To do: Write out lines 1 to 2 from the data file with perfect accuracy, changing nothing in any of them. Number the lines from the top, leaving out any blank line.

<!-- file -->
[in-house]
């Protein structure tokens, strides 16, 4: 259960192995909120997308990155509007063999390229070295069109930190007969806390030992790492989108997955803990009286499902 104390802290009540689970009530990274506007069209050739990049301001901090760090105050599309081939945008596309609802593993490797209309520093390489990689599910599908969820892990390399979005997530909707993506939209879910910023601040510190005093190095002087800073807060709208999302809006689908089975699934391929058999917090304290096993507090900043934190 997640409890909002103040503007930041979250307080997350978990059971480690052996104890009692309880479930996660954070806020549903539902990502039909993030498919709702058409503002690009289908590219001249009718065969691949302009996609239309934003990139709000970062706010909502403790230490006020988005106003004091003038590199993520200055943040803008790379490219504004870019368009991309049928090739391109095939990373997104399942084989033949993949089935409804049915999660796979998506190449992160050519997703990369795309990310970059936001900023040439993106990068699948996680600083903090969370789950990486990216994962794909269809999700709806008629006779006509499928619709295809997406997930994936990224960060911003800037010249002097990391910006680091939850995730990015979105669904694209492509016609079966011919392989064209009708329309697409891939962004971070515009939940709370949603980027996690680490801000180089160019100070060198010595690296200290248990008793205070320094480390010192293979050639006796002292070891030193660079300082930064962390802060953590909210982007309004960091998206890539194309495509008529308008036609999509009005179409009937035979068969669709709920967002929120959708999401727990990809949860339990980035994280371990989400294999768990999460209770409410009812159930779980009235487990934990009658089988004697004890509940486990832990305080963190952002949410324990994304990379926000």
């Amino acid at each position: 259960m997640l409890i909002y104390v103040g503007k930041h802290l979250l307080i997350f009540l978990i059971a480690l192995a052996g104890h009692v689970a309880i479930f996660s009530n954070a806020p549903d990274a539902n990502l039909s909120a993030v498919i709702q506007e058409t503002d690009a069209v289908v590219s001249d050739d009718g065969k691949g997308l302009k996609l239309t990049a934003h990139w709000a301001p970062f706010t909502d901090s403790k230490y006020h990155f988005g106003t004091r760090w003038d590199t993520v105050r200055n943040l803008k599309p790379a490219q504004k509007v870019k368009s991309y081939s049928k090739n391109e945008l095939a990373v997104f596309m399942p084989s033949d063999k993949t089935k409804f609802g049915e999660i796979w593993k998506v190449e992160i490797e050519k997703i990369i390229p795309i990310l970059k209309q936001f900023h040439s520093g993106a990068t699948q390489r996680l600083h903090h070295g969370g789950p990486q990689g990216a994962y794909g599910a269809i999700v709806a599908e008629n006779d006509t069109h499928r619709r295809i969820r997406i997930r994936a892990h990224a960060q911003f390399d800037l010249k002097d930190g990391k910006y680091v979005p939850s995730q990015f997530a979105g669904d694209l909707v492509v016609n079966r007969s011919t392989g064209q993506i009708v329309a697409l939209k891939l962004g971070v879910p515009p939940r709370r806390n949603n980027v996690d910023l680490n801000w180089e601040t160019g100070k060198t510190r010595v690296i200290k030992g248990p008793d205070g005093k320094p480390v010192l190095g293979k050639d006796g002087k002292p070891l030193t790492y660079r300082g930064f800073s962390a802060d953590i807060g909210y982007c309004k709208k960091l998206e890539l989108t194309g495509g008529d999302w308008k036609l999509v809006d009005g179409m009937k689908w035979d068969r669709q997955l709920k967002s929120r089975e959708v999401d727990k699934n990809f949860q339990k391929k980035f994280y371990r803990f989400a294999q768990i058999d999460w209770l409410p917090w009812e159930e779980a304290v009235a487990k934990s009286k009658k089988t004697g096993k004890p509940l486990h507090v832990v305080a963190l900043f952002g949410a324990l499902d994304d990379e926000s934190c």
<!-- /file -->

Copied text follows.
[in-house]
């Protein structure tokens, strides 16, 4: 259960192995909120997308990155509007063999390229070295069109930190007969806390030992790492989108997955803990009286499902 104390802290009540689970009530990274506007069209050739990049301001901090760090105050599309081939945008596309609802593993490797209309520093390489990689599910599908969820892990390399979005997530909707993506939209879910910023601040510190005093190095002087800073807060709208999302809006689908089975699934391929058999917090304290096993507090900043934190 997640409890909002103040503007930041979250307080997350978990059971480690052996104890009692309880479930996660954070806020549903539902990502039909993030498919709702058409503002690009289908590219001249009718065969691949302009996609239309934003990139709000970062706010909502403790230490006020988005106003004091003038590199993520200055943040803008790379490219504004870019368009991309049928090739391109095939990373997104399942084989033949993949089935409804049915999660796979998506190449992160050519997703990369795309990310970059936001900023040439993106990068699948996680600083903090969370789950990486990216994962794909269809999700709806008629006779006509499928619709295809997406997930994936990224960060911003800037010249002097990391910006680091939850995730990015979105669904694209492509016609079966011919392989064209009708329309697409891939962004971070515009939940709370949603980027996690680490801000180089160019100070060198010595690296200290248990008793205070320094480390010192293979050639006796002292070891030193660079300082930064962390802060953590909210982007309004960091998206890539194309495509008529308008036609999509009005179409009937035979068969669709709920967002929120959708999401727990990809949860339990980035994280371990989400294999768990999460209770409410009812159930779980009235487990934990009658089988004697004890509940486990832990305080963190952002949410324990994304990379926000």